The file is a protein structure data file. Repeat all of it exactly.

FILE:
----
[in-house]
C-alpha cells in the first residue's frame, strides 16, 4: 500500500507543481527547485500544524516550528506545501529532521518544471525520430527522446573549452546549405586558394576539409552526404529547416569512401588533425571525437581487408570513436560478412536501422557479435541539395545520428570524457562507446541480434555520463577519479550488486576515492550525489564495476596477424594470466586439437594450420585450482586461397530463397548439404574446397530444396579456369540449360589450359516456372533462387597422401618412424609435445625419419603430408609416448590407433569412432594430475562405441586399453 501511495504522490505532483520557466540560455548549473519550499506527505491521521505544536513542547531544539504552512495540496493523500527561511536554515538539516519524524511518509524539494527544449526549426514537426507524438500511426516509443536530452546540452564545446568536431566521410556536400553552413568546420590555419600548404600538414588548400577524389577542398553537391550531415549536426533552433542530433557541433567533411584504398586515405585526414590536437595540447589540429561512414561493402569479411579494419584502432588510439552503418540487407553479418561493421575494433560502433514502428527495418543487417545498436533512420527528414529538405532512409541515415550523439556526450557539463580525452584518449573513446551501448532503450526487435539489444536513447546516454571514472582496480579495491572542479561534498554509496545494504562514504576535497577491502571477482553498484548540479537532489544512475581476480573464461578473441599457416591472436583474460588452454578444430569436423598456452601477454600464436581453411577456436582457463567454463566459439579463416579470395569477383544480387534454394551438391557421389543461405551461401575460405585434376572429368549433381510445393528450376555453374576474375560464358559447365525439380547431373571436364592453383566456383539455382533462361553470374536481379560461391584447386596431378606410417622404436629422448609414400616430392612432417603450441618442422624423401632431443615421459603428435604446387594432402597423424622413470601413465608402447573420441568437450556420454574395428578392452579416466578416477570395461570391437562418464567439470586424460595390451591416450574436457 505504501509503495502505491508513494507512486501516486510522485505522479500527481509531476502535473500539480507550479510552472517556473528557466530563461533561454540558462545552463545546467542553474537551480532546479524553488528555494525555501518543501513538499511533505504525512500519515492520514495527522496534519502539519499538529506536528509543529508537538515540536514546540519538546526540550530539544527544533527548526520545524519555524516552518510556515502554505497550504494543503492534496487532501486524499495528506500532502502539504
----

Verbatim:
[in-house]
C-alpha cells in the first residue's frame, strides 16, 4: 500500500507543481527547485500544524516550528506545501529532521518544471525520430527522446573549452546549405586558394576539409552526404529547416569512401588533425571525437581487408570513436560478412536501422557479435541539395545520428570524457562507446541480434555520463577519479550488486576515492550525489564495476596477424594470466586439437594450420585450482586461397530463397548439404574446397530444396579456369540449360589450359516456372533462387597422401618412424609435445625419419603430408609416448590407433569412432594430475562405441586399453 501511495504522490505532483520557466540560455548549473519550499506527505491521521505544536513542547531544539504552512495540496493523500527561511536554515538539516519524524511518509524539494527544449526549426514537426507524438500511426516509443536530452546540452564545446568536431566521410556536400553552413568546420590555419600548404600538414588548400577524389577542398553537391550531415549536426533552433542530433557541433567533411584504398586515405585526414590536437595540447589540429561512414561493402569479411579494419584502432588510439552503418540487407553479418561493421575494433560502433514502428527495418543487417545498436533512420527528414529538405532512409541515415550523439556526450557539463580525452584518449573513446551501448532503450526487435539489444536513447546516454571514472582496480579495491572542479561534498554509496545494504562514504576535497577491502571477482553498484548540479537532489544512475581476480573464461578473441599457416591472436583474460588452454578444430569436423598456452601477454600464436581453411577456436582457463567454463566459439579463416579470395569477383544480387534454394551438391557421389543461405551461401575460405585434376572429368549433381510445393528450376555453374576474375560464358559447365525439380547431373571436364592453383566456383539455382533462361553470374536481379560461391584447386596431378606410417622404436629422448609414400616430392612432417603450441618442422624423401632431443615421459603428435604446387594432402597423424622413470601413465608402447573420441568437450556420454574395428578392452579416466578416477570395461570391437562418464567439470586424460595390451591416450574436457 505504501509503495502505491508513494507512486501516486510522485505522479500527481509531476502535473500539480507550479510552472517556473528557466530563461533561454540558462545552463545546467542553474537551480532546479524553488528555494525555501518543501513538499511533505504525512500519515492520514495527522496534519502539519499538529506536528509543529508537538515540536514546540519538546526540550530539544527544533527548526520545524519555524516552518510556515502554505497550504494543503492534496487532501486524499495528506500532502502539504